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Amber Simmons

11/12th Grade, Brookwood High School

Gwinnett County Public Schools

Amber M. Simmons teaches Advanced Placement (AP) Language and Composition and 11th grade language arts at Brookwood High School. She also facilitates the AP Capstone Program, teaching AP Seminar and AP Research. She has been honored as the 2017 Georgia Council of Teachers of English Teacher of the Year and as a 2017 National Council of Teachers of English Teacher of Excellence Award Winner. Her current research interests focus on family engagement, using adolescent literature to engage students, systemic functional linguistics, student writing for authentic audiences, and art-focused STEAM instruction.


Language study to literacy garden

There is much work to be done in making grammar and language instruction applicable to students’ actual writing practices. While Brookwood High School’s writing scores are above average (85% passing), students still struggle with persuasive writing. One way to foster these skills is to teach students more than just the rules of punctuation - to teach them how language and grammar are powerful tools that can be used, for good or for ill, to persuade and control audiences.


After an in-depth persuasive language study, student will conduct a letter writing campaign so that they employ persuasive writing characteristics in their own writing. To begin the project, students select an American author of interest, and they write a letter to the curator of the author’s historic home requesting seeds, bulbs, or a cutting of a plant to be re-planted on our school campus. When researching the author, students not only gather biographical information, but they also consider an author’s style, themes, and contributions to American culture and literary tradition. After researching, students begin the writing process. They then use rhetorical and persuasive devices such as rhetorical questions, parallelism, call to action, counter arguments, positive and negative affect (diction that directly or indirectly implies emotion), etc., in order to persuade the curators and gardeners to contribute to our school literary garden.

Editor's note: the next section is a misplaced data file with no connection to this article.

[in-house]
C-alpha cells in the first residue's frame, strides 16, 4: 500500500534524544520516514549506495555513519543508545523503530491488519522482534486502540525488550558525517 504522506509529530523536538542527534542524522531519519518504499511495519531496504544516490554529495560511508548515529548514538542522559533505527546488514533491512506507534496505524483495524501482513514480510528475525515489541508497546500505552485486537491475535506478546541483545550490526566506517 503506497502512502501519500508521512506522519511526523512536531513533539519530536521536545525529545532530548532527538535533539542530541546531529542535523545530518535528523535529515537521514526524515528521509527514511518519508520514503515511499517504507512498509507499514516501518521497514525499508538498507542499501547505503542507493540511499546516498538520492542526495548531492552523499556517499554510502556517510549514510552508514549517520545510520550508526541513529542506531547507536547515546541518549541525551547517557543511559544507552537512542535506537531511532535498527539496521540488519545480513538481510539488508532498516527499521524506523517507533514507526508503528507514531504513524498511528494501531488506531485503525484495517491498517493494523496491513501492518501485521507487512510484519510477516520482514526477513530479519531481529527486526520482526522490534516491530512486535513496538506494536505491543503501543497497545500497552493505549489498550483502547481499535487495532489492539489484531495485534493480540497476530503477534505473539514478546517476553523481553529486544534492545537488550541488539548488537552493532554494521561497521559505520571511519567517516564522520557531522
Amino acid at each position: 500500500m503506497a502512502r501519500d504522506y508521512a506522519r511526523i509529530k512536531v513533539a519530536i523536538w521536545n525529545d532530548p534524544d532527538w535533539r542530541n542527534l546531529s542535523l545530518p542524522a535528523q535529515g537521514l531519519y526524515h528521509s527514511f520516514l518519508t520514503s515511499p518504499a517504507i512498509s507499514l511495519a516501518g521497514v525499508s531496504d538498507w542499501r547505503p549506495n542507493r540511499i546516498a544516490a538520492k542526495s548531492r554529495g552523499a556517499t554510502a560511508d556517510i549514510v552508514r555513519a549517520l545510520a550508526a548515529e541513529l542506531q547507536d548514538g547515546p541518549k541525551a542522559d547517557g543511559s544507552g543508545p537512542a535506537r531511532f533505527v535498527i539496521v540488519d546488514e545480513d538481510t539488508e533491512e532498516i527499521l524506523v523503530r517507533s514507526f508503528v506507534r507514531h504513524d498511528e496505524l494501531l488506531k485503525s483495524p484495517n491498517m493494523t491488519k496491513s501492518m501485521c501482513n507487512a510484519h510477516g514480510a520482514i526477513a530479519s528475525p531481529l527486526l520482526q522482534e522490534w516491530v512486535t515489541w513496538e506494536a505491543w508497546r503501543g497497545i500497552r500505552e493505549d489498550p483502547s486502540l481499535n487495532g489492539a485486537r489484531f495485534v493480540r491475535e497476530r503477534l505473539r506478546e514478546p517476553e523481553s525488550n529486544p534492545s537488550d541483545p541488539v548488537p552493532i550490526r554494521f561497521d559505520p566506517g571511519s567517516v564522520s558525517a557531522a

After the writing project, students will collaborate with the AP environmental class and agricultural-science class to germinate seeds, foster cuttings, and plant contributions sent from the curators. Students will design, build, create, and maintain the literary garden and create placards for each plant so as to share its literary relevance and environmental impact to the community.

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